This collection of original research explores ways that educators can create participatory spaces that foster civic engagement, critical thinking, and authentic literacy practices for adolescent youth in urban contexts. Casting youth as vital social actors, contributors shed light on the ways in which urban youth develop a clearer sense of agency within the structural forces of racial segregation and economic development that would otherwise marginalize and silence their voices and begin to see familiar spaces with reimagined possibilities for socially just educational practices.
"At this historical moment when so much is wrong in the world, when untold numbers of youth in the US and globally know violence, neglect, and miseducation, the contributors to Youth Voices, Public Spaces, and Civic Engagement not only give us hope, they give us proof of the power of community-engaged, critically-turned, and equity-oriented scholarship. This volume provides compelling accounts of the creation, analysis, and, just as importantly, the sustenance over time of such educational programs both in and out of school. We see multiple examples in a range of contexts of how youth can be supported, as they come of age in challenging times, to develop ethically and aesthetically as well as intellectually, and to make their informed voices heard. But we also see modeled throughout this volume developmental paths for researchers and educators too, ones alert to the difficulty, possibility, and joy of genuinely collaborative work for social change."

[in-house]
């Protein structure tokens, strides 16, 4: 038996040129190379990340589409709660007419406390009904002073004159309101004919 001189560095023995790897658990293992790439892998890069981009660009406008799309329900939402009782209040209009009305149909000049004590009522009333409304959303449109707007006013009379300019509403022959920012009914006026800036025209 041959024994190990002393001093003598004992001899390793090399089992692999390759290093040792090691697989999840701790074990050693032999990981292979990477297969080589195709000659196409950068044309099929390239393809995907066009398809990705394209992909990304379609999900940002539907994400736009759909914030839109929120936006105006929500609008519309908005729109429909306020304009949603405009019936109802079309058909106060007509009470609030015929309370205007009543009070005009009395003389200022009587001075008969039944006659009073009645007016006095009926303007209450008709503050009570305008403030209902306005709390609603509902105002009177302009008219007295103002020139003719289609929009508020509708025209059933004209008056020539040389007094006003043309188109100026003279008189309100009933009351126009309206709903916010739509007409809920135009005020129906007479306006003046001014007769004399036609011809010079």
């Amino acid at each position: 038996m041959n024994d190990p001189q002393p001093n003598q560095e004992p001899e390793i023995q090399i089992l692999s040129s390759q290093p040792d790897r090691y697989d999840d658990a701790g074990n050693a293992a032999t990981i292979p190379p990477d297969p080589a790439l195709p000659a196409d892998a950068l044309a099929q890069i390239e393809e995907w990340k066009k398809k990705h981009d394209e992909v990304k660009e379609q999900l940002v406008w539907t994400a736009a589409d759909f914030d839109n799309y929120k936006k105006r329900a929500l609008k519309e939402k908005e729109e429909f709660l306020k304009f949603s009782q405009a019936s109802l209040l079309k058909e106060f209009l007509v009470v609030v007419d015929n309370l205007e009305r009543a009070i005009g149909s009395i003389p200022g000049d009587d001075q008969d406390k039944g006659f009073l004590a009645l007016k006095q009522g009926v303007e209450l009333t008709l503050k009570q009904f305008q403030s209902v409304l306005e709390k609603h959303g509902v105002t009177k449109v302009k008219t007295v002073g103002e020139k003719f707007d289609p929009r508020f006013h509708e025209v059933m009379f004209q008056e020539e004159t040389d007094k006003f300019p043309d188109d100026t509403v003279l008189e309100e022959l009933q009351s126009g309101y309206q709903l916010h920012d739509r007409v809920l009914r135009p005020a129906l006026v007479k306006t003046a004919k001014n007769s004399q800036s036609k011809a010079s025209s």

Glynda Hull, University of California-Berkeley, USA
"In prioritizing youths’ voices, Youth Voices, Public Spaces, and Civic Engagement offers important lessons for educators and community partners in supporting the next generation of civic leaders."
Kathryn Obenchain, Purdue University, USA
"In a standardized, educational climate that stifles youth voice and lived experience, Youth Voices, Public Spaces, and Civic Engagement provides hope and demonstrates how the arts can promote democratic practice."
Sarah Montgomery, University of Northern Iowa, USA